You do yourself a profound disservice when you talk yourself down

By Margie Warrell | Jul 07, 16 10:34 AM

"Impostor Syndrome is the domain of the high achiever. Those who set the bar low are rarely its victim."

Andrea, the HR Director for a global cosmetics company, once confided to me she is sure that any day executive management will realise she wasn’t fully qualified for her role. Along the same vein, Debra, a respected attorney, shared with me that the areas she feels the most insecure in her job are those she has the greatest expertise.

The sentiment these women shared is one I’ve heard many times, and more often by women than men. That is, they feel undeserving of their success and often fear being ‘found out’ as not smart or talented or deserving or experienced or (fill in the blank) as other people think. Accordingly, it chips away at their self-confidence and holds them back from reaching higher, where they are at even more risk of being 'found out' or exposed as an impostor.

Impostor Syndrome is the domain of the high achiever. Those who set the bar low are rarely its victim.

Researchers believe that up to 70% of people will suffer from Imposter Syndrome at some point in their career. Of course, no-one (apart from serial narcissists) is immune to self-doubt. It’s very human to occasionally wonder whether we really have what it takes to accomplish our goals and fulfill the expectations others have of us. As acclaimed novelist Maya Angelou once wrote, "I have written eleven books, but each time I think, 'uh oh, they’re going to find out now. I’ve run a game on everybody, and they’re going to find me out.'"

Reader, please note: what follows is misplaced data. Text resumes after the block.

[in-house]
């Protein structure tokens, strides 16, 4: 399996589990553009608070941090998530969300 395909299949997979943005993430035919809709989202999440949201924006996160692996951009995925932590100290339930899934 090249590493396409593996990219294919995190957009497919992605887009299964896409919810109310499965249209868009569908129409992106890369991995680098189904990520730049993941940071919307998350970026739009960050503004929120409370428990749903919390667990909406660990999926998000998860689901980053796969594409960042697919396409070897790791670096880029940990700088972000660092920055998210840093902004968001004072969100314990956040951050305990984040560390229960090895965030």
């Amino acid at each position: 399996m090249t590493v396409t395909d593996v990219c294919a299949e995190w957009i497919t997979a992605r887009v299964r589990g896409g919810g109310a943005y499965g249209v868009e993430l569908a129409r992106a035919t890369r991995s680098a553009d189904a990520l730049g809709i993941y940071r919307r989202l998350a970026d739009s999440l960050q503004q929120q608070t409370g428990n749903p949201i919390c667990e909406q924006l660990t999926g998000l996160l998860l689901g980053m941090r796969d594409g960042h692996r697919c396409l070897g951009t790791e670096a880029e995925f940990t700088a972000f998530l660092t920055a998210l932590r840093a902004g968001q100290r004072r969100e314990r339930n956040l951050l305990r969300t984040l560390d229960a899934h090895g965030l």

What matters most is not whether you occasionally (or regularly) fear failing, looking foolish or not being ‘enough'; it’s whether you give those fears the power to keep you from taking the actions needed to pursue your ambitions, achieve your goals and fulfil the potential still dormant within you.

Unfortunately, too often people do.

1. Focus on the value you bring, not on being perfect

If you are relating to what I’m sharing, then just know that it’s because you are someone who isn’t willing to settle for mediocrity. Rather you're a person reaches high; who wants to do your best at work and give your best to the world. A noble aim to be sure.

But, as I wrote in my book Stop Playing Safe, there’s a distinct and crucial difference between giving your best and being the best. Likewise there’s a difference between trying to better yourself and being better than every one else on the planet. Overcoming the Impostor Syndrome requires accepting that you don’t have to attain perfection or achieve Da Vinci like mastery to be worthy of the success you've achieved and any accolades you earn along the way.

It’s not about lowering the bar, it’s about resetting it to a realistic level that doesn’t leave you forever striving and feeling inadequate. 

2. Own your success

Those who often fear being ‘found out’ have a tendency to attribute their success to external factors – like luck or a helping hand. Unsurprisingly, women tend to do this much more than men who are more likely to chalk up their good fortune to a combination of internal factors, like grit, talent, brains and sheer hard work.